Zika virus cases spread in Latin America and the Caribbean

Are you planning to travel to this region? Stay alert and learn more about the disease.

By the Editorial Staff

Saturday | March 12, 2016 | 10:15 AM | Last update: September 22, 2016, 4:07 PM (Brasilia time)

According to the Pan American Health Organization (PAHO), almost all countries in) Latin America and the Caribbean have confirmed cases of the Zika virus, which has reached epidemic proportions. With the outbreak in the region, the “absolute priority is the fight against the vector. This includes well-prepared doctors, well-trained nurses and groups capable of identifying areas where the mosquito is to be found and acting to eliminate it,” the head of PAHO’s IHR and epidemic response team, Dr. Sylvain Aldighieri, told the Agence France-Presse (AFP) news agency.

Preventing the emergence of the mosquito that transmits the disease, the Aedes aegypti, is the most effective step for preventing its spread. So set aside at least 15 minutes every week to inspect your house and remove objects that can accumulate water. In addition to completely sealing water tanks, you need to pay attention to inspecting less obvious breeding sites, like rainwater gutters, outside drains, pet bowls, air-conditioning and refrigerator trays, and unused toilets.

Josi Pettengill/ Secom-MT

Combate ao mosquito da dengue (Aedes aegypti), em Cuiabá.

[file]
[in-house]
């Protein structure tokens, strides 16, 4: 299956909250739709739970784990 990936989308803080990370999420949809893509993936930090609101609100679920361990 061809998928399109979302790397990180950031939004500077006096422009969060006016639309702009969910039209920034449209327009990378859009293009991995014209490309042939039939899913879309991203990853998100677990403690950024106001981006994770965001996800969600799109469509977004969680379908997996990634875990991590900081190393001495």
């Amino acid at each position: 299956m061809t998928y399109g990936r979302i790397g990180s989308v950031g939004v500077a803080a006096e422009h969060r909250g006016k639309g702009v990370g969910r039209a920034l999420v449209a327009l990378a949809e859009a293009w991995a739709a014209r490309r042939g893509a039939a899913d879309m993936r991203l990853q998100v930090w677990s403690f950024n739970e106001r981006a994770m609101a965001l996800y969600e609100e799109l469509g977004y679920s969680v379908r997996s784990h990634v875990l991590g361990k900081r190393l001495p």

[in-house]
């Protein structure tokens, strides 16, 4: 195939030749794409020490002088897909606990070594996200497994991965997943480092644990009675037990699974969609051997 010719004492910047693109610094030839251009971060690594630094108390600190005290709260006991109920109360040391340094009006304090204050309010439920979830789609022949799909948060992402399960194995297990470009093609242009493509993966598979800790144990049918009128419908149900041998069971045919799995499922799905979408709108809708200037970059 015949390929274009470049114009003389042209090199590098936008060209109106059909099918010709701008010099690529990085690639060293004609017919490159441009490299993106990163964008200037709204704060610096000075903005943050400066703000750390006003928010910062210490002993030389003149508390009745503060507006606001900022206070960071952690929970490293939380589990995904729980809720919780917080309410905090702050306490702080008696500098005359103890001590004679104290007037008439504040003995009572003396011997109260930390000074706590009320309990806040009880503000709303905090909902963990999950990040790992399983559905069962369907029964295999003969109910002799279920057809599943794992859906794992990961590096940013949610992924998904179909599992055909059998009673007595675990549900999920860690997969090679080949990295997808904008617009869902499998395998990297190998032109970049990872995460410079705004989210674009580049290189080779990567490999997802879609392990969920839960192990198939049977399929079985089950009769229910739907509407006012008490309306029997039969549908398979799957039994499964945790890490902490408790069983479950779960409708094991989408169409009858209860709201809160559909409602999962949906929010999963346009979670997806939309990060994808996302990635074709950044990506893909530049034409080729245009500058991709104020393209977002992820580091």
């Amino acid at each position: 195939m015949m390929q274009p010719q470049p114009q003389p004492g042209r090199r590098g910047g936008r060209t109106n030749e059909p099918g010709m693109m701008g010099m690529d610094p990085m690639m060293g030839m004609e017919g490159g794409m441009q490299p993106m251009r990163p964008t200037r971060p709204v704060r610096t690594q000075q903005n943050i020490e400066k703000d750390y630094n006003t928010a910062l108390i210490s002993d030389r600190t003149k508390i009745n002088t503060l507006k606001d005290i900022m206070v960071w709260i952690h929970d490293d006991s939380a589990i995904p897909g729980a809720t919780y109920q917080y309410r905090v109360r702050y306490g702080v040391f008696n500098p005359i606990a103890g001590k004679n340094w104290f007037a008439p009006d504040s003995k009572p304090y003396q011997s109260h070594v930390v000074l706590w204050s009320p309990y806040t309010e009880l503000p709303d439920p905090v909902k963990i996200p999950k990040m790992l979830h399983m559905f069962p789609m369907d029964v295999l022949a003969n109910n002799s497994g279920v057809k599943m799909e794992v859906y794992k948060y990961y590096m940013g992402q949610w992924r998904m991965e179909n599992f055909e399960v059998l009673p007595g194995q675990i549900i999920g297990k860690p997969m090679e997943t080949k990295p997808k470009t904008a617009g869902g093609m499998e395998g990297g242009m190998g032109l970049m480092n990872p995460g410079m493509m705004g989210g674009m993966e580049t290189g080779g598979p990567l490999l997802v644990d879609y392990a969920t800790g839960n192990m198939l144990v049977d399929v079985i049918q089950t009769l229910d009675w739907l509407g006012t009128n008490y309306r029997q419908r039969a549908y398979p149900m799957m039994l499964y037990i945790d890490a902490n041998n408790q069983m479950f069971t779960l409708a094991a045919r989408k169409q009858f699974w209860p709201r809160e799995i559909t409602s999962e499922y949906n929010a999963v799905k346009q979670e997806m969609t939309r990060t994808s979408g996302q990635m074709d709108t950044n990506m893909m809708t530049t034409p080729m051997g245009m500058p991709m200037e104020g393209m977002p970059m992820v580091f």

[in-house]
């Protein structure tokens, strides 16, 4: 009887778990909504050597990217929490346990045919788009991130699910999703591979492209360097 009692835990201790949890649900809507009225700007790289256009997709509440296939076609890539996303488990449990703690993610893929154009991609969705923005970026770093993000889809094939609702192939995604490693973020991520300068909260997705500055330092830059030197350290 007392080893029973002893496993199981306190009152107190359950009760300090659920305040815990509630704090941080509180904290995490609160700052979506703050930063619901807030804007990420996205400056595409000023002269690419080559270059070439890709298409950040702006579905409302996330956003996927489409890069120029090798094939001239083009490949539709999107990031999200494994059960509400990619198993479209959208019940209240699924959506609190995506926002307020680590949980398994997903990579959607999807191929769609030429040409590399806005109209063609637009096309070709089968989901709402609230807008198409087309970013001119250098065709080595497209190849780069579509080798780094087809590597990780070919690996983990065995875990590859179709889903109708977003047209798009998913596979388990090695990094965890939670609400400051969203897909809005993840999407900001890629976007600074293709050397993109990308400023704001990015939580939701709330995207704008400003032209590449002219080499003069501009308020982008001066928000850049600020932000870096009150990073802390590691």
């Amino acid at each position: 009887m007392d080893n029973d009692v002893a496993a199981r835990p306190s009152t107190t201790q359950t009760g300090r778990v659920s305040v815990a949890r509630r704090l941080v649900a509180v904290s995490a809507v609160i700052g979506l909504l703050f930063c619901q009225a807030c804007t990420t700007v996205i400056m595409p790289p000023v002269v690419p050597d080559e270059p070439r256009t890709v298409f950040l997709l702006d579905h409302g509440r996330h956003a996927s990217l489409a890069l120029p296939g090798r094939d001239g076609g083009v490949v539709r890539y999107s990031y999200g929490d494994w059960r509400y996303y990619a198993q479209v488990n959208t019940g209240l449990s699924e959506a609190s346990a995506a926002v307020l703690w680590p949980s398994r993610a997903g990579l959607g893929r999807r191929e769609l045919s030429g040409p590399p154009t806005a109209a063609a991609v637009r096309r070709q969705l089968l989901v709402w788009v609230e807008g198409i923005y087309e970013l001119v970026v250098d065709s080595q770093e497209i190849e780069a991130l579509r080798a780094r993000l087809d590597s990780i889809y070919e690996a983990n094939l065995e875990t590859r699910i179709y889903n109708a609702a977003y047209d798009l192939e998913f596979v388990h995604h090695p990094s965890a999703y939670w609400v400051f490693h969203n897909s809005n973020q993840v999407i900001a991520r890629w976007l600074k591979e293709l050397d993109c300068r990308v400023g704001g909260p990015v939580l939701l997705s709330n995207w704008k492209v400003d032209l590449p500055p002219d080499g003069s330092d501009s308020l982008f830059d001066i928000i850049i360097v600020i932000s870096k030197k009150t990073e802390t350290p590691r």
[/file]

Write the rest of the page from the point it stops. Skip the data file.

Rain and high temperatures favor the development of the Aedes Aegypti. It’s is important to check whether tires are free of water and kept in covered areas. Also turn over bottles and containers that cannot be thrown away. The mosquito eggs can stick to the sides of the objects and resist for as long as a year without water. If during this period, however, the eggs come into contact with water, the evolution cycle restarts and, consequently, its transmission. So it is necessary to wash objects with soap and water. It does not matter if you live in a house or in an apartment, because the Aedes aegypti mosquito can always find a place with standing water to lay its eggs in and reproduce.


The Aedes aegypti mosquito also spreads dengue and chikungunya viruses. According to PAHO, all these diseases present similar symptoms, but certain symptoms suggest one disease or another:

According to the World Health Organization (WHO), one in four people with Zika virus develops symptoms. They usually last for 2-7 days. There is currently a major concern for pregnant women infected with the virus, since it has been linked to cases of microcephaly in babies. Pregnant women, therefore, need to redouble their attention and care.

As with cases of dengue and chikungunya fever, treatment with acetylsalicylic acid and anti-inflammatory drugs is not recommended in cases of the Zika virus due to the high risk of bleeding complications. There is no cure for the disease or vaccine to prevent it, just treatment focused on relieving the symptoms.  So let us do our part to avoid the spread of the Zika virus!